San Diego County Fentanyl Overdoses More than Tripled During Lockdowns

Fentanyl surpasses heroin as deadliest drug in US

Deadly fentanyl overdoses in San Diego County, California, surged by more than triple during the coronavirus lockdowns, sparking concerns among local law enforcement officials.

KUSI reports:

In 2019, there were 151 fentanyl-related overdose deaths in San Diego County. According to the San Diego County Medical Examiner’s Office, there were 461 fentanyl-related overdose deaths in San Diego County in 2020, triple the number from the year before. While still early, the projection for 2021 is 700 such overdose deaths.

The San Diego County District Attorney’s Office is part of the Narcotics Task Force Team 10, which responds to an average of 5 to 6 calls per week; most of them fatal overdoses and most involving a fentanyl-related overdose.

San Diego County District Attorney Summer Stephan pointed to isolation along with the increased supply of fentanyl as the main drivers of the surge.

“Parents are finding their children dead from fentanyl overdoses, boyfriends finding their girlfriends dead, and children are being put at risk by this alarming spike,” San Diego County District Attorney Summer Stephan said in a statement. “We’ve been sounding this alarm for years but the problem is only getting worse.”

Our office continues to focus on awareness campaigns while at the same time stepping up our prosecutions of street dealers who know their product is suspect in an attempt to try and save lives. Fentanyl laced drugs continue to be sold on the streets and we need to get the word out that you never know what you’re taking if it’s not from a pharmacy,” Stephan added.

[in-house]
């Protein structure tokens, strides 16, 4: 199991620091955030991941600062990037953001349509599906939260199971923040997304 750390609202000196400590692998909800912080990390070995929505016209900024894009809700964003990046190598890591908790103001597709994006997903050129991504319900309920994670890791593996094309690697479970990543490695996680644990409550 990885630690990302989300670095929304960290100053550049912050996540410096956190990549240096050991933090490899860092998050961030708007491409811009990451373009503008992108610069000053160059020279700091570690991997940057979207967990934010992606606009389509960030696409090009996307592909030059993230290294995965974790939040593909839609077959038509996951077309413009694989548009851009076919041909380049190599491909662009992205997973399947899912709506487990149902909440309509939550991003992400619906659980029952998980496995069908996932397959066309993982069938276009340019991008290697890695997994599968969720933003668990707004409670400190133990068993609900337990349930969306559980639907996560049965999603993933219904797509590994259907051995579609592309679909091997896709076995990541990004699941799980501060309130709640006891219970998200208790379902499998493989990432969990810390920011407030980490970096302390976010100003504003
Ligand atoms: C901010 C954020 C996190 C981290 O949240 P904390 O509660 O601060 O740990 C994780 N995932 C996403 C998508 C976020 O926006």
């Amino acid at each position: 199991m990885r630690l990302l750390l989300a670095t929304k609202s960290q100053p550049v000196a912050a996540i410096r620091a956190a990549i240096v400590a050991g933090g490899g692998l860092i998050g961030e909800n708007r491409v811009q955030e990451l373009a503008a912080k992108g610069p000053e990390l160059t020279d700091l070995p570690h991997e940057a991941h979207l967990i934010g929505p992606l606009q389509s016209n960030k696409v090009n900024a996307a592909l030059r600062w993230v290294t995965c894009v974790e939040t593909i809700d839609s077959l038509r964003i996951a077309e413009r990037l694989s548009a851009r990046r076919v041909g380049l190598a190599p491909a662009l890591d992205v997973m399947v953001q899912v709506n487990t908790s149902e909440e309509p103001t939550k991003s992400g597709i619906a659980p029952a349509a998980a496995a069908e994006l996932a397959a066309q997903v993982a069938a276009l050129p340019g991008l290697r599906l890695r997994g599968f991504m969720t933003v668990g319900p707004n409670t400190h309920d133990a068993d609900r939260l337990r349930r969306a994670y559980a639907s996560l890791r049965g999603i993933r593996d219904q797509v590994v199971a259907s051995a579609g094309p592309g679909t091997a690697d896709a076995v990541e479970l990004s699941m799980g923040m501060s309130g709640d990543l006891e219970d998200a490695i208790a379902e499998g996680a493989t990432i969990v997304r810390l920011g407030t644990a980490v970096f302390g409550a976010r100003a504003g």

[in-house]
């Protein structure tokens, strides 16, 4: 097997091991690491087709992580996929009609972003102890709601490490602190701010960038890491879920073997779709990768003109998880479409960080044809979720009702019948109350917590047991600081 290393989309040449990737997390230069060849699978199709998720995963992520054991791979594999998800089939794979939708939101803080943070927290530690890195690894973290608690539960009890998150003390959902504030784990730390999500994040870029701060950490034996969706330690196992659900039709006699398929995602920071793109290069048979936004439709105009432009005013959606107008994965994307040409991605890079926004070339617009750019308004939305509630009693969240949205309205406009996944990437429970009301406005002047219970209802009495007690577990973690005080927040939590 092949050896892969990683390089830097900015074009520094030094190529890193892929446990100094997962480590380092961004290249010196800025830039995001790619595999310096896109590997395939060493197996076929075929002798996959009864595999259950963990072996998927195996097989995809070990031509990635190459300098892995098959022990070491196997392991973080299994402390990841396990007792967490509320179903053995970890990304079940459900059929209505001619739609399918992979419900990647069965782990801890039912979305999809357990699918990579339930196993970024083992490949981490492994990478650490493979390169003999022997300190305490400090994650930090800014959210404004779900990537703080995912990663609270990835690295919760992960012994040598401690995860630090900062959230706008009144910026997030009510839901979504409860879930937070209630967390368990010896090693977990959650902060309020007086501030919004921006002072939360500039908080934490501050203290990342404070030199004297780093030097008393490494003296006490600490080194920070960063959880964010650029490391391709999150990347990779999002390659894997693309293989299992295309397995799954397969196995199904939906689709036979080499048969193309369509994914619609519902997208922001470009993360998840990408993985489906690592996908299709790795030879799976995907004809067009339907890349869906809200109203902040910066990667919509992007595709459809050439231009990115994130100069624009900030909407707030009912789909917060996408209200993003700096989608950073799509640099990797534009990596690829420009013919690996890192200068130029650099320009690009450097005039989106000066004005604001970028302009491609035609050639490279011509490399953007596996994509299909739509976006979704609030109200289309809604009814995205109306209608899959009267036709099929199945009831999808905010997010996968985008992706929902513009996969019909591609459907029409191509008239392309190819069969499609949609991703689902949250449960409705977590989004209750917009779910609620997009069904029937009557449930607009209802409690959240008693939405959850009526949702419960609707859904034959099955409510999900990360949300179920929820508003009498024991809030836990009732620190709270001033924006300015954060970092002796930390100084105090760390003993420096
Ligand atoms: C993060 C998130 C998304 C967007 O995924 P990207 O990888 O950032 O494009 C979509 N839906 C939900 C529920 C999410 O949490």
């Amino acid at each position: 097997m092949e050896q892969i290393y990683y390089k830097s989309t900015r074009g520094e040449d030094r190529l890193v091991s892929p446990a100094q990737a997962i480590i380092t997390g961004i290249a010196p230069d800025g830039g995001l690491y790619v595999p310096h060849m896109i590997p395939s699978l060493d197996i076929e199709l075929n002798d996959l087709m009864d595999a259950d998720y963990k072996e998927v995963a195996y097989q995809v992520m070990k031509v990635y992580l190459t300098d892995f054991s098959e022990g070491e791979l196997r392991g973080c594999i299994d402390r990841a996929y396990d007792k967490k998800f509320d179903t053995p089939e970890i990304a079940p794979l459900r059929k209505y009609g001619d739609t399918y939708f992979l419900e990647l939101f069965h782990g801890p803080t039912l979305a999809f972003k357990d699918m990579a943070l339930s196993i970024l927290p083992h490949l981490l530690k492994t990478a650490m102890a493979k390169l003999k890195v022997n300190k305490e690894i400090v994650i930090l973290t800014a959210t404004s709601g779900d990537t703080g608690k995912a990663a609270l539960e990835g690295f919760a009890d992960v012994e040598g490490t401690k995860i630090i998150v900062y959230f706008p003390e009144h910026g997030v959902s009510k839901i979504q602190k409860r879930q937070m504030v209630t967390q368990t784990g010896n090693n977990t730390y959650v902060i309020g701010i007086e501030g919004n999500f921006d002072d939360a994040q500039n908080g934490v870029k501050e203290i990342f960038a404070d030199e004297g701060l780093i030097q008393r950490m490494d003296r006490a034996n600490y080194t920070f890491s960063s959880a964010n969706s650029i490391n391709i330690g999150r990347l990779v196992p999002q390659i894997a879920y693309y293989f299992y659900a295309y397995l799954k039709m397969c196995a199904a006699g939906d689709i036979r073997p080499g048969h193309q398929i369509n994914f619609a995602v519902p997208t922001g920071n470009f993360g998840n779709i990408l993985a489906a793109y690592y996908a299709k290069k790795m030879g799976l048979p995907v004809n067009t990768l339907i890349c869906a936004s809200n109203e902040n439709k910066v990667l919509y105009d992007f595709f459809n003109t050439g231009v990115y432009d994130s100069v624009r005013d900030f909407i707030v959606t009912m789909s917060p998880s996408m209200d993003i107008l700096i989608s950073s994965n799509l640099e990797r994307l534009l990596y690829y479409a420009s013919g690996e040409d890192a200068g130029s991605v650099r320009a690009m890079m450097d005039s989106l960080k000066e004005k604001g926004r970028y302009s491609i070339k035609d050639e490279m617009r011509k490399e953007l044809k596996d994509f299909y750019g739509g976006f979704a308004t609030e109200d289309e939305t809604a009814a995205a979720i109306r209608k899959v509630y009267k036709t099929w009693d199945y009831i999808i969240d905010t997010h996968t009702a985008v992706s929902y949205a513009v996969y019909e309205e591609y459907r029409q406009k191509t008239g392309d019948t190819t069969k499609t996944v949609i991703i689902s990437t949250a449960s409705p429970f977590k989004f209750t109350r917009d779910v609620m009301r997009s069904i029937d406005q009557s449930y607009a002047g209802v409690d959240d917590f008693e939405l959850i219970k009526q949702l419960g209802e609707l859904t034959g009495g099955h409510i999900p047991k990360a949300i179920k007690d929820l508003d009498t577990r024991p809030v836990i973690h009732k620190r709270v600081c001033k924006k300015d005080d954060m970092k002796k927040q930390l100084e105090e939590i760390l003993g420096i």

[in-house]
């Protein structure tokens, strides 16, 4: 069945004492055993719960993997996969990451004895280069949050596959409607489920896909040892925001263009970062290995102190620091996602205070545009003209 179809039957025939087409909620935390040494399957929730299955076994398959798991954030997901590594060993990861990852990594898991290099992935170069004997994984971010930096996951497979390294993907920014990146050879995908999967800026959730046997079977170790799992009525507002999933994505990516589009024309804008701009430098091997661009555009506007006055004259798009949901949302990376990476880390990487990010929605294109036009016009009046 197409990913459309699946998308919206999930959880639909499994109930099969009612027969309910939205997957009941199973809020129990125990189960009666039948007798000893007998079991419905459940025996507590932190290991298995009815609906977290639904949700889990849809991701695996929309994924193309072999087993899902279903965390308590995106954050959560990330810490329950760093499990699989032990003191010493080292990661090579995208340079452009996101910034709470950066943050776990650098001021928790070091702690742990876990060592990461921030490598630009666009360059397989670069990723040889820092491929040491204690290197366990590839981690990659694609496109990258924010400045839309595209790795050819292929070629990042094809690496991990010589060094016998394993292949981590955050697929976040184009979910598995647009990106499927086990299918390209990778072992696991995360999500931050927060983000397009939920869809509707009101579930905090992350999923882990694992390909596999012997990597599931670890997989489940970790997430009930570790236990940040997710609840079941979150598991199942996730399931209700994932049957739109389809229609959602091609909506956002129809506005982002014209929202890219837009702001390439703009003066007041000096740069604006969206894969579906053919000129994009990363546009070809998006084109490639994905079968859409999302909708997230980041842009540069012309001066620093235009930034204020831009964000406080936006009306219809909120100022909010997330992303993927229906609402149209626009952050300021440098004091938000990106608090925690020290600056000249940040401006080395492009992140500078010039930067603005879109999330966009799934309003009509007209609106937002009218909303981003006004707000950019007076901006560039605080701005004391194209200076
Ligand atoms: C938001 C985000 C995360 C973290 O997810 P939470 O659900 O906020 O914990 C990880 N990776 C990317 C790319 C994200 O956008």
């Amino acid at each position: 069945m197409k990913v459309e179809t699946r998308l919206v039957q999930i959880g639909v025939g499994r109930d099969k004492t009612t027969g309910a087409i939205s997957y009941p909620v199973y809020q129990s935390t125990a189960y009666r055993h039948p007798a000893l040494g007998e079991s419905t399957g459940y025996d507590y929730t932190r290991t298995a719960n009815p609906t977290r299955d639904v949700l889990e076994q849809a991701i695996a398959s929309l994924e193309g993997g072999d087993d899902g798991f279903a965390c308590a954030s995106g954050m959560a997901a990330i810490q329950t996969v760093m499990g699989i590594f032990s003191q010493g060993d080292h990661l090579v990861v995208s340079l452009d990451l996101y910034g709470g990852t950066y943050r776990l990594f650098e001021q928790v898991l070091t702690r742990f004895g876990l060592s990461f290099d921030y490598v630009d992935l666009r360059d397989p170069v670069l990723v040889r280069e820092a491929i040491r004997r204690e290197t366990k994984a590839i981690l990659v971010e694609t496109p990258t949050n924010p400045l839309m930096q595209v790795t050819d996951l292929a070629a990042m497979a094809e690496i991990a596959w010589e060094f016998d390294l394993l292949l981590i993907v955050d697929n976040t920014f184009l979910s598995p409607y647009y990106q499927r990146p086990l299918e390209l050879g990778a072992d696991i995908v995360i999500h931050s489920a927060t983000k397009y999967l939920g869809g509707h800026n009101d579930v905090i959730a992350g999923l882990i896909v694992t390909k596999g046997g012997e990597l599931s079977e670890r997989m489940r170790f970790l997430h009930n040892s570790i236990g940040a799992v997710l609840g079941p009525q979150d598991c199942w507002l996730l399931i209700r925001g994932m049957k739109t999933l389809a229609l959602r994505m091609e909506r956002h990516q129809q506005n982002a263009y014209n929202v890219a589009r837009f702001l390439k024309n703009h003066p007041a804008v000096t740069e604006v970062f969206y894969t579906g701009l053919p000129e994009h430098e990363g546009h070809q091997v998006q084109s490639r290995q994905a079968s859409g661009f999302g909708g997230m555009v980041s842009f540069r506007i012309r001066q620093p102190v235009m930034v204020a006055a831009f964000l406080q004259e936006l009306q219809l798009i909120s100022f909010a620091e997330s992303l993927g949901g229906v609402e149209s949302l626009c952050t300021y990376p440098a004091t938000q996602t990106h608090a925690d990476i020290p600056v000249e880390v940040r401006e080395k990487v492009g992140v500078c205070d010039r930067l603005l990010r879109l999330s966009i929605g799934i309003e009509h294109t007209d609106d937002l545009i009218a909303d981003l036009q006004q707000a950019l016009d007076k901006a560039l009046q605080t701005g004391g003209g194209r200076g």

The country suffered the loss of an active firefighter, who died from fentanyl in January. In February, an eight-month-old boy ingested fentanyl during the care of his mother and her boyfriend. The baby’s life was saved and the mother and her boyfriend were later charged with felony child endangerment.

“As first responders, law enforcement officers see firsthand the destruction of drug overdose and the devastation it causes to families,” said Roxanna Kennedy, who serves as president of the San Diego County Police Chiefs’ and Sheriff’s Association, said in a statement. “People are dying every day. That’s why San Diego County law enforcement leaders are committed to bringing awareness to this issue. We all need to work together to educate our community including parents and young people.”


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